The Frick Collection Will Reopen in the Old Met Breuer Building Early Next Year, Rechristened ‘the Frick Madison’

The Frick moves into the building that once housed the Whitney and the Met Breuer.

The Met Breuer. Photo: DON EMMERT/AFP/Getty Images.
The Met Breuer. Photo: DON EMMERT/AFP/Getty Images.

The Frick Collection is officially moving into 945 Madison Avenue, most recently home of the short-lived Met Breuer and, before that, the Whitney Museum of American Art. Dubbed Frick Madison, the space will serve as a temporary home for the historic collection while the grounds of the Henry Clay Frick House on Manhattan’s Upper East Side undergo an extensive renovation and expansion.

The design was the subject of contentious public meetings that centered around the preservation of the landmark building, especially the Russell Page-designed trompe l’oeil garden. In June 2018, architect Annabelle Selldorf finally got the go-ahead for the $160 million plan, which will break ground in early 2021.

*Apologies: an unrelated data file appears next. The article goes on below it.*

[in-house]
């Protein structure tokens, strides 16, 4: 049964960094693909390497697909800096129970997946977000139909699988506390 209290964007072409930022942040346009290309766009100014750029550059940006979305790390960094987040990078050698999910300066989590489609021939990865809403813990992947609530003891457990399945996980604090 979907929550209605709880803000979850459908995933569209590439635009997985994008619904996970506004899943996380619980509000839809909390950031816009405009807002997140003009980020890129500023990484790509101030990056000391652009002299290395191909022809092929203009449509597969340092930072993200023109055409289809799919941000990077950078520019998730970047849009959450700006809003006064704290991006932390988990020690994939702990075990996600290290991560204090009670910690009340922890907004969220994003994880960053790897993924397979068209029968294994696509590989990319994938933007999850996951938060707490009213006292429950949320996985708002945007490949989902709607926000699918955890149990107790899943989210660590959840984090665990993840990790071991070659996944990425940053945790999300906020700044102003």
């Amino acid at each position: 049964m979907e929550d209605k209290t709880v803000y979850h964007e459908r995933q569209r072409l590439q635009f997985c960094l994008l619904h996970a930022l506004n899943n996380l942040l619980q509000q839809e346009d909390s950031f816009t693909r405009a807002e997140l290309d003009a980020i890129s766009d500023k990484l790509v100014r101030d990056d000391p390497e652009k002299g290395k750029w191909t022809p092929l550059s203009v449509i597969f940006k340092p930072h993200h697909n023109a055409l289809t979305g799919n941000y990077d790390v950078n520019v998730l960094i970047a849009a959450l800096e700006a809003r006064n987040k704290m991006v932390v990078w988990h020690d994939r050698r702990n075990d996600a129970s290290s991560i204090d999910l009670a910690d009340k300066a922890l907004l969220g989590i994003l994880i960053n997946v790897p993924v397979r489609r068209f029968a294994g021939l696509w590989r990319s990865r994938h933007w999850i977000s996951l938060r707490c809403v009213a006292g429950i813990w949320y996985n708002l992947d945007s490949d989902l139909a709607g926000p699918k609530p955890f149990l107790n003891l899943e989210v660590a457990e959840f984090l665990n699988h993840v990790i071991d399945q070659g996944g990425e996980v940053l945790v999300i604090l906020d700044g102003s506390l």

Visitors familiar with the Frick’s jewel-box display will be surprised to encounter at the new location paintings and sculptures installed according to chronology and geography, a first for the institution. The new curatorial approach is a stark contrast to its traditional manner of exhibitions, particularly since they’ll be seen in the context of Marcel Breuer’s brutalist building, rather than the intimate, softly-lit setting of the Henry Frick House.

“We’ve learned that you can’t fight Brutalism—you have to work with it,” Frick director Ian Wardropper told the Art Newspaperadding that the idea was to allow “the paintings and sculptures and decorative arts to speak for themselves” without the context of the gilded-age mansion on Museum Mile.

The installation at Frick Madison is being created by Deputy Director and Peter Jay Sharp Chief Curator Xavier F. Salomon with curator Aimee Ng.

Highlights of the Frick’s collection will be on display from early 2021 through 2022.


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